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Satellites help ensure safe sunning

Excessive exposure to ultraviolet radiation is responsible for up to 60 000 deaths a year worldwide, according to a report released this summer by the World Health Organisation. Many of those deaths, however, could be avoided through simple preventive measures such as seeking shade when the UV Index is high, the report says.
Thanks to an innovative service called HappySun, the UV Index can be delivered directly to mobile phones via SMS or can be accessed on the Internet. HappySun calculates the UV Index throughout the day by using ESA satellite data on radiation, ozone and cloud coverage. The service has just completed its two-year-long test phase and has received positive feedback from users.

"HappySun is a tool for the primary prevention of skin cancer," Franco Marsili, Director of the Dermatology Clinic at the Versilia Hospital in Italy, said. "The aim is to educate people about the intelligent ‘use’ of the sun."

Users are able to personalise the service by completing an online questionnaire about skin sensitivity to UV. Once users specify the place and time of sun exposure, HappySun calculates the personal safe exposure time and suggests the adequate sun protection factor (SPF).

The World Health Organisation (WHO) report, ‘Global Burden of Disease of Solar Ultraviolet Radiation’, says of the 60 000 deaths annually an estimated 48 000 are caused by malignant melanomas and 12 000 by skin carcinomas.

The report also recognises that ultraviolet radiation has beneficial effects such as the production of vitamin D, which prevents diseases such as osteoporosis and rickets. The WHO says vitamin D levels are in most cases maintained with minimal UVR exposure and warns over-exposure to the sun’s radiation is much more dangerous than insufficient vitamin-D levels.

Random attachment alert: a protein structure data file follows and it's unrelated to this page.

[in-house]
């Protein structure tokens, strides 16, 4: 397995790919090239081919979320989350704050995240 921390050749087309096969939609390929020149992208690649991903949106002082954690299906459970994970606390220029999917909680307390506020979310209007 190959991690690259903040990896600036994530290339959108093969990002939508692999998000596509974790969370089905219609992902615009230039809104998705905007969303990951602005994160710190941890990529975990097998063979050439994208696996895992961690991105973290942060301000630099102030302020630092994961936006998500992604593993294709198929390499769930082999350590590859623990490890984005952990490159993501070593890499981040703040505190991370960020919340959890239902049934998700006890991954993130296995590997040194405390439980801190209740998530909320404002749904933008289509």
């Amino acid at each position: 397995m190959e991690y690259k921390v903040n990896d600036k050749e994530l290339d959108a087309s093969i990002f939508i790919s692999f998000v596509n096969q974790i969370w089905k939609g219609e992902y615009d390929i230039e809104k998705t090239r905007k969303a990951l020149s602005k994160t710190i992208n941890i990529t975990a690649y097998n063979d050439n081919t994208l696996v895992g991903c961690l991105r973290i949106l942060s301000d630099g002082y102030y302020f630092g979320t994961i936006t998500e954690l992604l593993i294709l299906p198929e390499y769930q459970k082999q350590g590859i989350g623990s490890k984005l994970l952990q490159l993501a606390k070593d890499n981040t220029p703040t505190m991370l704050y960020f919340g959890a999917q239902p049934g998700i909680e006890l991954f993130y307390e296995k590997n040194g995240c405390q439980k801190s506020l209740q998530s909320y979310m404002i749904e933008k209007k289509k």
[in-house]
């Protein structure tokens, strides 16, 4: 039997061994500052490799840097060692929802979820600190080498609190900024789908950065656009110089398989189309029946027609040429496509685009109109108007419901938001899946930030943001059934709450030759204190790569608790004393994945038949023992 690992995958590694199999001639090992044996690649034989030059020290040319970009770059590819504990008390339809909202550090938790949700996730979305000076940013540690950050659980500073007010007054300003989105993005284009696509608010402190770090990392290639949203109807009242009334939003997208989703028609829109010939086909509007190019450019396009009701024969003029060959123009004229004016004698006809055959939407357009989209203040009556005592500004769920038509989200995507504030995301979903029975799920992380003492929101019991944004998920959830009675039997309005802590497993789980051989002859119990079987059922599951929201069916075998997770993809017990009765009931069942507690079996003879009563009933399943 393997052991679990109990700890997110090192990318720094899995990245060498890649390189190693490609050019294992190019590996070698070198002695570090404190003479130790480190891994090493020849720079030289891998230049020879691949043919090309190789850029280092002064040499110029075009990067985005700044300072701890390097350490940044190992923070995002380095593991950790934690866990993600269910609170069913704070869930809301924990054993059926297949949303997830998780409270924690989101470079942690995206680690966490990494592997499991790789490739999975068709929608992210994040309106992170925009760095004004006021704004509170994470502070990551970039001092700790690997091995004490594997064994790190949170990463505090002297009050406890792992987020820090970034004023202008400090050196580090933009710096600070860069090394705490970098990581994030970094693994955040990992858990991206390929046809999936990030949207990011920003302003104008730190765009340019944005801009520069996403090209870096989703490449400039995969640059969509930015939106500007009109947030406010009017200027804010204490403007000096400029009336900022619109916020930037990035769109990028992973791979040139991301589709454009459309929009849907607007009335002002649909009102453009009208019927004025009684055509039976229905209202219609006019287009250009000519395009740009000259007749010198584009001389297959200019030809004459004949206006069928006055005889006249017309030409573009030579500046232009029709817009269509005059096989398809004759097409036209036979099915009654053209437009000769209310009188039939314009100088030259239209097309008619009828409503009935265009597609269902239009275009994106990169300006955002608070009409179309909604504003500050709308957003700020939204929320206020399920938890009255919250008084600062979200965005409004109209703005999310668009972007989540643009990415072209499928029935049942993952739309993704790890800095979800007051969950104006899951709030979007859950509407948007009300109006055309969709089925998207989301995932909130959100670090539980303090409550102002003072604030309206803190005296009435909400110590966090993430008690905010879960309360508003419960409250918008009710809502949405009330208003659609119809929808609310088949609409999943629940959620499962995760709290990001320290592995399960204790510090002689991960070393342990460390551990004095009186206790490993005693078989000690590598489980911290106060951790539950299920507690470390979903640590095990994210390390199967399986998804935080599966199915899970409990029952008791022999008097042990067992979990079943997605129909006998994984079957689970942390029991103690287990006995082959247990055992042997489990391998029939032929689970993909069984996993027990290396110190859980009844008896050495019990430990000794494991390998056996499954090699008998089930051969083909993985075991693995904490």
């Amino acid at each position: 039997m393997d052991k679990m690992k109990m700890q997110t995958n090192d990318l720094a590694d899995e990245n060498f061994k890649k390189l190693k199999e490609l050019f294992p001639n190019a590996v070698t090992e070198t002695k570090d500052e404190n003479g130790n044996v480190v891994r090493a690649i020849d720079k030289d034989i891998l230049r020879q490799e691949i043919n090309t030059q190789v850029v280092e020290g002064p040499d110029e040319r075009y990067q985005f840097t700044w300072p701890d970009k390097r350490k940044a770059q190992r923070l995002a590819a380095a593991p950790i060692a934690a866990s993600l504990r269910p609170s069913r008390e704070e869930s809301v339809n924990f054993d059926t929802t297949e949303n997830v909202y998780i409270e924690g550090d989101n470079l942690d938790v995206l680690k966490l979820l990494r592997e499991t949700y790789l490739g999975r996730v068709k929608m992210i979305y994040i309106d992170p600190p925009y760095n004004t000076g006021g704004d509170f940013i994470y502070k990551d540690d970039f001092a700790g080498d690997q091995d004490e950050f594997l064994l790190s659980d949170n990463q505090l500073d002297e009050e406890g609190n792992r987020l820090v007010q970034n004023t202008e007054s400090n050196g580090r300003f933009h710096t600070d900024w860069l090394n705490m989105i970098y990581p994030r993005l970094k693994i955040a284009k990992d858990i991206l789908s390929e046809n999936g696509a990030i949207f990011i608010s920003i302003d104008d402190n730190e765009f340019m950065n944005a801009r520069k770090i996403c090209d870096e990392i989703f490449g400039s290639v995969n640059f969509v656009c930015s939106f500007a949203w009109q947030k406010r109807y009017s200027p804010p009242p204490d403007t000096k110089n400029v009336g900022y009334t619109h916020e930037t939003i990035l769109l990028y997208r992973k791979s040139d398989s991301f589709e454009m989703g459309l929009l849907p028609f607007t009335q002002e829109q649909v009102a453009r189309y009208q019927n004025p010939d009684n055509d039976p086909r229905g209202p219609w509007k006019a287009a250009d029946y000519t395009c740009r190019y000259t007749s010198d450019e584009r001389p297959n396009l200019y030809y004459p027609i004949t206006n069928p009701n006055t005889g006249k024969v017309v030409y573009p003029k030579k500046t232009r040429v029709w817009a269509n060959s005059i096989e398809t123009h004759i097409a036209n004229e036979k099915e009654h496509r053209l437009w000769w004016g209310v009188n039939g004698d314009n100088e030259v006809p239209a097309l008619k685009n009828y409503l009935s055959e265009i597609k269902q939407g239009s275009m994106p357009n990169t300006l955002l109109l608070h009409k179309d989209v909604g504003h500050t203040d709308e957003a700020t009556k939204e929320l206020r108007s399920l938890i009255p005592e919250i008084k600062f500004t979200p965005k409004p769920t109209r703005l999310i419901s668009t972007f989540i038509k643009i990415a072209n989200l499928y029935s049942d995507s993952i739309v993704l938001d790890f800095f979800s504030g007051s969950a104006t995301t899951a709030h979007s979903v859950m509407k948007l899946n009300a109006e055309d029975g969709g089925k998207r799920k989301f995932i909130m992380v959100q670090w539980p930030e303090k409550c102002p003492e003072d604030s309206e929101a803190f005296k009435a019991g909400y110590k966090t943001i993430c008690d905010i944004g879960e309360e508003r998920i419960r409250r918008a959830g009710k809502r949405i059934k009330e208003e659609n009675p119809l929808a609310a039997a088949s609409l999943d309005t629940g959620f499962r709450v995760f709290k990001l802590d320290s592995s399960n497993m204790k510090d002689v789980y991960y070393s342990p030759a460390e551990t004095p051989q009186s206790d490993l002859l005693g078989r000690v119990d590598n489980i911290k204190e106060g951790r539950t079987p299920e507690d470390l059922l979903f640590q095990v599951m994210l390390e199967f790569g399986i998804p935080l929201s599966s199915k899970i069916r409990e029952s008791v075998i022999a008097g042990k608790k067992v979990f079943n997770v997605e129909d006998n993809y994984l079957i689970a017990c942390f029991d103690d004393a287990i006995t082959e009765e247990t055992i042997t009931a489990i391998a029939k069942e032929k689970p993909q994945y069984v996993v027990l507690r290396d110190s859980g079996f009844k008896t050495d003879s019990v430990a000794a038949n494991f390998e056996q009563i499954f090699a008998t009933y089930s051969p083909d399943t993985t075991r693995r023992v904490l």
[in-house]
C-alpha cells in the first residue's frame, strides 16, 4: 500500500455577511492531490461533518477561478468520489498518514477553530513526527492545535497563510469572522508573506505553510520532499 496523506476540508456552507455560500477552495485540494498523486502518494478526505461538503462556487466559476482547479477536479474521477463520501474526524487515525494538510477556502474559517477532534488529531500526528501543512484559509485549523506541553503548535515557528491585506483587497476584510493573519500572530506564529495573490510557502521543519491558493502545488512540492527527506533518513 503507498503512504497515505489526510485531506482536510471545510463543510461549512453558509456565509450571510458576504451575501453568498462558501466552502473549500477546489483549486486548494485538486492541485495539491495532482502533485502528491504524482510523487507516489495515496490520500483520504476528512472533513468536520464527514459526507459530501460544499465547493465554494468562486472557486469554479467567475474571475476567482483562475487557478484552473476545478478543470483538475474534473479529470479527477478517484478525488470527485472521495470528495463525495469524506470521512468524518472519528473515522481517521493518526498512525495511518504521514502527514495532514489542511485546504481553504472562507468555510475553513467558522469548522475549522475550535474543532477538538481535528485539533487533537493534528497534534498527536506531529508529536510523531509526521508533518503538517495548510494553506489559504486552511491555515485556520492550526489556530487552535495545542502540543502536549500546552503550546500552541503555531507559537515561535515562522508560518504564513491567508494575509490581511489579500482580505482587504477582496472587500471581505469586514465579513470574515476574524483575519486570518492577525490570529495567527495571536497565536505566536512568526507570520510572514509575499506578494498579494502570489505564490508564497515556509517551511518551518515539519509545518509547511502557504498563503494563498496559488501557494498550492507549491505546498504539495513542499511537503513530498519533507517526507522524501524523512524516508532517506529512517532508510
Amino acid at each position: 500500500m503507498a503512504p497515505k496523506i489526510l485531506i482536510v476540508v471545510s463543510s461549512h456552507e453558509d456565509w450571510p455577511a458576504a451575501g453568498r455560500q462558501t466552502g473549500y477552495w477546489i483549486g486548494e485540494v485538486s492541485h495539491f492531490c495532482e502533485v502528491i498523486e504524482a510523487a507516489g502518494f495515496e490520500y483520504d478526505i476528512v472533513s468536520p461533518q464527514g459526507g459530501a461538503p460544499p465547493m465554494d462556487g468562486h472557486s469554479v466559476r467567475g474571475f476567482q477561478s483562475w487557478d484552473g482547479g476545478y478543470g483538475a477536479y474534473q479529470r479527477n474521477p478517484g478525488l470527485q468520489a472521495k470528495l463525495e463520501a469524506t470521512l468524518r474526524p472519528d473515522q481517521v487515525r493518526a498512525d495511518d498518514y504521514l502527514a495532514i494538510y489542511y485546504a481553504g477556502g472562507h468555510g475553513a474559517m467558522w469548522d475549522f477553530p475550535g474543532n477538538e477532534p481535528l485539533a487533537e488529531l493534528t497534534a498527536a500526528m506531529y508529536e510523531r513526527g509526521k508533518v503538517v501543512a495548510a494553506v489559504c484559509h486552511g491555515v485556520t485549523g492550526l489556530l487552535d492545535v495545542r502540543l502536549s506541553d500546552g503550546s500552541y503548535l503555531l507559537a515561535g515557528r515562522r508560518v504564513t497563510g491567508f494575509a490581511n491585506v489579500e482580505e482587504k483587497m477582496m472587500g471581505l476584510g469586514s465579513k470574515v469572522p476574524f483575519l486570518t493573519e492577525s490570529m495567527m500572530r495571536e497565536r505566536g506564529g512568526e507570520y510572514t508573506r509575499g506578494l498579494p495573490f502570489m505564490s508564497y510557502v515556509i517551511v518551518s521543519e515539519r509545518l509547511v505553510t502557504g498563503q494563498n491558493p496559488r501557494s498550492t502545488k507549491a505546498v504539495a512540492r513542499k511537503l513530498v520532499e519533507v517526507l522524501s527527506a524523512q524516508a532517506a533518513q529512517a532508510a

By using data from Envisat and Meteosat-8 satellites, HappySun is also able to offer the sea surface temperature and sea water transparency. Knowing the sea temperature allows tourists to make decisions on holiday destinations depending on their desire for cool or warm waters. Knowledge of the sea water transparency is useful for tourists wanting to dive in waters with good visibility in order to explore the marine environment.

The UV protection service is currently available in Tuscany, Italy, for APT Versilia and Sardinia, Italy, for Baja Hotels. The APT Versilia website shows the temperature of the Versilia sea, while the Baja Hotels’ website shows sea temperature implemented in a Google Maps interface.

"Tourists appreciate having a ‘satellite eye’ that takes care of their skin during sun exposure. Tourists, snorkellers and divers all appreciate having information on sea water in order to find the best conditions," Baja Hotels General Manager Marco Bongiovanni said.

"HappySun is an innovative service conceived in the scope of a European project with the aim of spreading the information regarding benefits and drawbacks associated to heliotherapy," Renato Baldi, APT Versilia Director, said. "We have hosted such a service on our website to promote Versilia as a place where people can sun safely."

These types of services are set to continue in the near future, as HappySun is following up the tourism aspects of the service with tour and hotel operators in preparation for next summer. In addition, the Global Monitoring of the Environment and Security (GMES) initiative – a joint initiative of the European Commission and ESA – is incorporating the public health aspects within its portfolio of services.

The HappySun service, provided by Flyby s.r.l., is backed by an ESA Earth Observation Market Development (EOMD) programme aimed at fostering the development of Earth Observation data within business practices.

Mariangela D'Acunto | alfa
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